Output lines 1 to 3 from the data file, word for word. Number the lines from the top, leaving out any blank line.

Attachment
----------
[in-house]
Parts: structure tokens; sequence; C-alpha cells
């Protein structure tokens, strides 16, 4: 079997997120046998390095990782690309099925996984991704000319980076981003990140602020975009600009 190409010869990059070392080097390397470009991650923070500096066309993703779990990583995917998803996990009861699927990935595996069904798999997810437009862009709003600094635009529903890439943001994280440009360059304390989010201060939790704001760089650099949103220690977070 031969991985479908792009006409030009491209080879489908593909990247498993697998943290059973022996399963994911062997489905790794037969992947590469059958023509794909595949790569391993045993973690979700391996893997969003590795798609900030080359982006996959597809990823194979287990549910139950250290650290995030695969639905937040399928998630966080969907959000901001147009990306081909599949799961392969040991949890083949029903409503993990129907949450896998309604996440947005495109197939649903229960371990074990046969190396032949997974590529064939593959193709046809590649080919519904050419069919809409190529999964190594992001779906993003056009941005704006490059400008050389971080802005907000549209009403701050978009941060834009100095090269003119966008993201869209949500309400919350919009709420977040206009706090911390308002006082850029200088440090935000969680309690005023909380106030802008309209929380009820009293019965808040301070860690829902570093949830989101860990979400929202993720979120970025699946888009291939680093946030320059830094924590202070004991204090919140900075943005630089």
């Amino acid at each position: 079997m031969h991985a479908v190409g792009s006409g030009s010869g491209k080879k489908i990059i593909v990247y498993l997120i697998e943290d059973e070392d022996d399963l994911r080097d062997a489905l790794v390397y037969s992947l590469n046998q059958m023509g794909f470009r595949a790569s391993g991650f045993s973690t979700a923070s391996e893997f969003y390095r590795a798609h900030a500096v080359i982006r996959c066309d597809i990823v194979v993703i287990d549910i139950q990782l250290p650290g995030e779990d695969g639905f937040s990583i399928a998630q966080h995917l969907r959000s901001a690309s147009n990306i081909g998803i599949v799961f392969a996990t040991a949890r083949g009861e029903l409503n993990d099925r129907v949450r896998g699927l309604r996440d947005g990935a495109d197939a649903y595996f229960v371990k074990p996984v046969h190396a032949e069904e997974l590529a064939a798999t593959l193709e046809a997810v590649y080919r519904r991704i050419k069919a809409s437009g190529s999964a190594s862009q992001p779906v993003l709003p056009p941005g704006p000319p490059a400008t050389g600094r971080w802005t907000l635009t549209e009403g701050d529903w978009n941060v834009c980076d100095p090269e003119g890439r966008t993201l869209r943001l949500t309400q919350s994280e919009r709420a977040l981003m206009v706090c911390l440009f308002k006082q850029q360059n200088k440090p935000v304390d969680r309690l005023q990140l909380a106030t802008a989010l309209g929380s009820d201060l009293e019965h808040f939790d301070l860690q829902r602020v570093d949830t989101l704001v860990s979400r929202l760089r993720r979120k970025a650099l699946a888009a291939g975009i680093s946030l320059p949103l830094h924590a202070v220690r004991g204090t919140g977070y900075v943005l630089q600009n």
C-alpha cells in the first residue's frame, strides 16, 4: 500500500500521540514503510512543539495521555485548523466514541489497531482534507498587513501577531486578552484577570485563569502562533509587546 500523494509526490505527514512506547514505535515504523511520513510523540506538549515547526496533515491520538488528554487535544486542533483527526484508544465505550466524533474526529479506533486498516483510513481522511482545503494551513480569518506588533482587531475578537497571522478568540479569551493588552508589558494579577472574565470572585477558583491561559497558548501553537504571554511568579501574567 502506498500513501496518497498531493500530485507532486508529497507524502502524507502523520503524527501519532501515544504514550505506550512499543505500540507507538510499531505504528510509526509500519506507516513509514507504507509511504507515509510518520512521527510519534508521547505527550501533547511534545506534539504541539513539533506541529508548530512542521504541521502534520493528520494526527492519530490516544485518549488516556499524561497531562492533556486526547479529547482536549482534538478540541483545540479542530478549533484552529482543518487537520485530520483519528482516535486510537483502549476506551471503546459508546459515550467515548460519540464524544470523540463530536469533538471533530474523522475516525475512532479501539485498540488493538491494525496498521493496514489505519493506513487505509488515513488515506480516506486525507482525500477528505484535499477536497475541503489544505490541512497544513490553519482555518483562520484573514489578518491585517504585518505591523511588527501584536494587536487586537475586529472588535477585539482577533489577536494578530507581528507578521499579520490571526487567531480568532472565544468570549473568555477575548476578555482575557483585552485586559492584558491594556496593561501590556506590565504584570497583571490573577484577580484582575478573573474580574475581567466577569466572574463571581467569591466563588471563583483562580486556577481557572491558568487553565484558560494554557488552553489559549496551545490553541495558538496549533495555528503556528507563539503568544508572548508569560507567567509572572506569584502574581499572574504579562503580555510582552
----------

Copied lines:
[in-house]
Parts: structure tokens; sequence; C-alpha cells
């Protein structure tokens, strides 16, 4: 079997997120046998390095990782690309099925996984991704000319980076981003990140602020975009600009 190409010869990059070392080097390397470009991650923070500096066309993703779990990583995917998803996990009861699927990935595996069904798999997810437009862009709003600094635009529903890439943001994280440009360059304390989010201060939790704001760089650099949103220690977070 031969991985479908792009006409030009491209080879489908593909990247498993697998943290059973022996399963994911062997489905790794037969992947590469059958023509794909595949790569391993045993973690979700391996893997969003590795798609900030080359982006996959597809990823194979287990549910139950250290650290995030695969639905937040399928998630966080969907959000901001147009990306081909599949799961392969040991949890083949029903409503993990129907949450896998309604996440947005495109197939649903229960371990074990046969190396032949997974590529064939593959193709046809590649080919519904050419069919809409190529999964190594992001779906993003056009941005704006490059400008050389971080802005907000549209009403701050978009941060834009100095090269003119966008993201869209949500309400919350919009709420977040206009706090911390308002006082850029200088440090935000969680309690005023909380106030802008309209929380009820009293019965808040301070860690829902570093949830989101860990979400929202993720979120970025699946888009291939680093946030320059830094924590202070004991204090919140900075943005630089």